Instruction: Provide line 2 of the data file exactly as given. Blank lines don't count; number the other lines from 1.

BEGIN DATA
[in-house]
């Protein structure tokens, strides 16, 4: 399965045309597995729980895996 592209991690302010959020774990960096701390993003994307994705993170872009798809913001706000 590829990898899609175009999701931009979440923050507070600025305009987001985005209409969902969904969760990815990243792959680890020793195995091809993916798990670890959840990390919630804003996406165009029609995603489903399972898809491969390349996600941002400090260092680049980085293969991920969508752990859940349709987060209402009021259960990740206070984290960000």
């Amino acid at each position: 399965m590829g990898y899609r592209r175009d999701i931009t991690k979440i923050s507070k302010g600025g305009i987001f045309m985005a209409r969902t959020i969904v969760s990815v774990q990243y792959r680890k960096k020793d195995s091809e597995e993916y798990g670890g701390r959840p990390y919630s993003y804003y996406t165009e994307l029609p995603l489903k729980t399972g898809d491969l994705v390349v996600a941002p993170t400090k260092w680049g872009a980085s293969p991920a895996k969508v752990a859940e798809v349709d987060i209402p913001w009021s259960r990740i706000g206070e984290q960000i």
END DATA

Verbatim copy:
């Protein structure tokens, strides 16, 4: 399965045309597995729980895996 592209991690302010959020774990960096701390993003994307994705993170872009798809913001706000 590829990898899609175009999701931009979440923050507070600025305009987001985005209409969902969904969760990815990243792959680890020793195995091809993916798990670890959840990390919630804003996406165009029609995603489903399972898809491969390349996600941002400090260092680049980085293969991920969508752990859940349709987060209402009021259960990740206070984290960000």